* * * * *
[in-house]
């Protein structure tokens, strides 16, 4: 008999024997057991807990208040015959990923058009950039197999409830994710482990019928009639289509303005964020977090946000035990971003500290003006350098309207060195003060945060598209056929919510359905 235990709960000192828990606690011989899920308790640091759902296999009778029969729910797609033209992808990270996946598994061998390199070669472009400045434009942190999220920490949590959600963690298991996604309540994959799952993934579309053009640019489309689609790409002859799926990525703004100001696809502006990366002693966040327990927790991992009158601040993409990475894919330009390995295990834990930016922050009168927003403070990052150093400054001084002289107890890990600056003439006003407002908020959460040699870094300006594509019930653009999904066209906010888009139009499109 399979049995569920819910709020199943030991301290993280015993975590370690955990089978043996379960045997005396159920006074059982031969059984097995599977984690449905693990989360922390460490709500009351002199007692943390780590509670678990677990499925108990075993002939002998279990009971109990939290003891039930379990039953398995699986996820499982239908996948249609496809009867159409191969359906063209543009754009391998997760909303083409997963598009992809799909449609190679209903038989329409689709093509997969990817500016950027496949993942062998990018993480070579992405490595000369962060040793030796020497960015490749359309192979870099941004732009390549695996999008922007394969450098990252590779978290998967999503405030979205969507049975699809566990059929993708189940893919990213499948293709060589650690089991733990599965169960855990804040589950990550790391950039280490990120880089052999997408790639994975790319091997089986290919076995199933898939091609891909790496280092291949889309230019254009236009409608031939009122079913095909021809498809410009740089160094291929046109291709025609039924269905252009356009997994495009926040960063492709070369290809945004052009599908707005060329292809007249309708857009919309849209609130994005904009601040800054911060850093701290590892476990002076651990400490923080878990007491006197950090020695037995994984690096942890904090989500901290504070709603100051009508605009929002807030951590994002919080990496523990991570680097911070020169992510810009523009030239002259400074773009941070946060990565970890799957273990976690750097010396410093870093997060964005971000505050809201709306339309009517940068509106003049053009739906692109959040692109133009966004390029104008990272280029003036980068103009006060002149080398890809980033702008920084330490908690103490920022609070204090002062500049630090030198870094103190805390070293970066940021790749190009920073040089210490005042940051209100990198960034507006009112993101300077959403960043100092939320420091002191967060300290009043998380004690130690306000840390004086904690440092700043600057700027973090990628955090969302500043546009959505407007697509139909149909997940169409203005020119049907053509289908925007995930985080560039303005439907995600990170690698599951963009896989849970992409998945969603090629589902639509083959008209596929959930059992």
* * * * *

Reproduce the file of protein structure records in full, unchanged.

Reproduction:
[in-house]
């Protein structure tokens, strides 16, 4: 008999024997057991807990208040015959990923058009950039197999409830994710482990019928009639289509303005964020977090946000035990971003500290003006350098309207060195003060945060598209056929919510359905 235990709960000192828990606690011989899920308790640091759902296999009778029969729910797609033209992808990270996946598994061998390199070669472009400045434009942190999220920490949590959600963690298991996604309540994959799952993934579309053009640019489309689609790409002859799926990525703004100001696809502006990366002693966040327990927790991992009158601040993409990475894919330009390995295990834990930016922050009168927003403070990052150093400054001084002289107890890990600056003439006003407002908020959460040699870094300006594509019930653009999904066209906010888009139009499109 399979049995569920819910709020199943030991301290993280015993975590370690955990089978043996379960045997005396159920006074059982031969059984097995599977984690449905693990989360922390460490709500009351002199007692943390780590509670678990677990499925108990075993002939002998279990009971109990939290003891039930379990039953398995699986996820499982239908996948249609496809009867159409191969359906063209543009754009391998997760909303083409997963598009992809799909449609190679209903038989329409689709093509997969990817500016950027496949993942062998990018993480070579992405490595000369962060040793030796020497960015490749359309192979870099941004732009390549695996999008922007394969450098990252590779978290998967999503405030979205969507049975699809566990059929993708189940893919990213499948293709060589650690089991733990599965169960855990804040589950990550790391950039280490990120880089052999997408790639994975790319091997089986290919076995199933898939091609891909790496280092291949889309230019254009236009409608031939009122079913095909021809498809410009740089160094291929046109291709025609039924269905252009356009997994495009926040960063492709070369290809945004052009599908707005060329292809007249309708857009919309849209609130994005904009601040800054911060850093701290590892476990002076651990400490923080878990007491006197950090020695037995994984690096942890904090989500901290504070709603100051009508605009929002807030951590994002919080990496523990991570680097911070020169992510810009523009030239002259400074773009941070946060990565970890799957273990976690750097010396410093870093997060964005971000505050809201709306339309009517940068509106003049053009739906692109959040692109133009966004390029104008990272280029003036980068103009006060002149080398890809980033702008920084330490908690103490920022609070204090002062500049630090030198870094103190805390070293970066940021790749190009920073040089210490005042940051209100990198960034507006009112993101300077959403960043100092939320420091002191967060300290009043998380004690130690306000840390004086904690440092700043600057700027973090990628955090969302500043546009959505407007697509139909149909997940169409203005020119049907053509289908925007995930985080560039303005439907995600990170690698599951963009896989849970992409998945969603090629589902639509083959008209596929959930059992």